At the same time, the inflation impulse is considered to be transient. However, it remains to be seen how consumer prices and wages will develop in practice, they may well reinforce each other in a positive spiral. "Transient" also means in these contexts probably at least twelve months. So you should hardly hold your breath in anticipation of a lower rate of price increase. Agricultural commodity prices, for example, are still pointing straight up. On the other hand, GDP growth is expected to lose pace sooner than that. What then happens to the AAA or FANG (including Facebook, Netflix and thelike) companies when consumers' desire to buy and the US economy slows down due to the lack of Covid checks, at the same time as inflation is high and bloodthirsty competition authorities knock on the door? I prefer to avoid holding the shares to see the result, but rather look for other alternatives.

Of course, it is not easy to choose the right company in a correction, but if you are looking among long-term winning industries in other technology sectors than software, social media and advertising companies such as Alphabet, I think of Industry 4.0 and 5G. I have written about both of these before here on Vontobel's website and the reasoning and conclusions still apply to the highest degree. Both indices and tracker certificates provide a reasonably broad exposure to real technology companies that are the ones that will create the highly automated world of the future. Without 5G and without machines that talk to each other, we will not be able to take part in the increase in productivity we have become accustomed to since the industrial revolution began. But with 5G as support for the 4.0 vision, productivity increases can even increase again to ancient days.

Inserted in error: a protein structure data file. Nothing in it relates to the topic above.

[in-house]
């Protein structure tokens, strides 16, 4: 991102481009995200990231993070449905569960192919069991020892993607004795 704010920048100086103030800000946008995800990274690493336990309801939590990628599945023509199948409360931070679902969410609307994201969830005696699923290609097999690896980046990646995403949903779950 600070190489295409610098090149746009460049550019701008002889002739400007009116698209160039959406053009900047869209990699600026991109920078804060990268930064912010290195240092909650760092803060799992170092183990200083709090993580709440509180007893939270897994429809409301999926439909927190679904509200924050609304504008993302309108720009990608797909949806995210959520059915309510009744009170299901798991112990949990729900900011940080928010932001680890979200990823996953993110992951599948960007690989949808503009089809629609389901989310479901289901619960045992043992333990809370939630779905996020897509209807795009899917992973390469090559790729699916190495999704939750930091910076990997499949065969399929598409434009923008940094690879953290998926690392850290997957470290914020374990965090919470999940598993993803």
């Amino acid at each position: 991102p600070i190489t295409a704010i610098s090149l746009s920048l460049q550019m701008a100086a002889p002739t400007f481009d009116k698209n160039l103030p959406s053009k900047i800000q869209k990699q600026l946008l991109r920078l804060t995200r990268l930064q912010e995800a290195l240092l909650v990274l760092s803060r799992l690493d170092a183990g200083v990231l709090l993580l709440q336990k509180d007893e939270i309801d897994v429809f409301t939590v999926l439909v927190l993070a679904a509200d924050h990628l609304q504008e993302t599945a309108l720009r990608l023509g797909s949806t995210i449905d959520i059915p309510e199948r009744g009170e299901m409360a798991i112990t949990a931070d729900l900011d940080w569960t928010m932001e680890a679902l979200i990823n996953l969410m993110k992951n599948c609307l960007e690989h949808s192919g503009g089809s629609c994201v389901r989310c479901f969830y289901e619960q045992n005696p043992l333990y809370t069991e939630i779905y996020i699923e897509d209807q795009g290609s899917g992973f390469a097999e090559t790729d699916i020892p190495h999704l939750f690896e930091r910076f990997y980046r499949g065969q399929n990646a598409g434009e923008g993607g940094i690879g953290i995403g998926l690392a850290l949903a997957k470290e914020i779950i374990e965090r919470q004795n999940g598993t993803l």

One question in this context, however, is whether we even have time for either a slowdown, inflation-related exchange rate corrections for the FANG companies or disinflation, before a possible next wave of pandemic restrictions strikes, with predictable stimulus packages as a result. In such cases, it will probably just be more of the same thing we are already used to: AAA breaks new market value records, “meme-stonks” like AMC will surprise and upset and create as undeserved fortunes as ruin. But even in that environment, the 5G and 4.0 companies should do well, they are healthy investments in the long term, and they are not exposed to the same regulatory risk as Apple and Alphabet are right now. If you think it will be a new wave of shutdowns, you can also throw a little Spotify in the portfolio as an anti-AA bet.


@Mikael Syding

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16/08/2022 05:38:10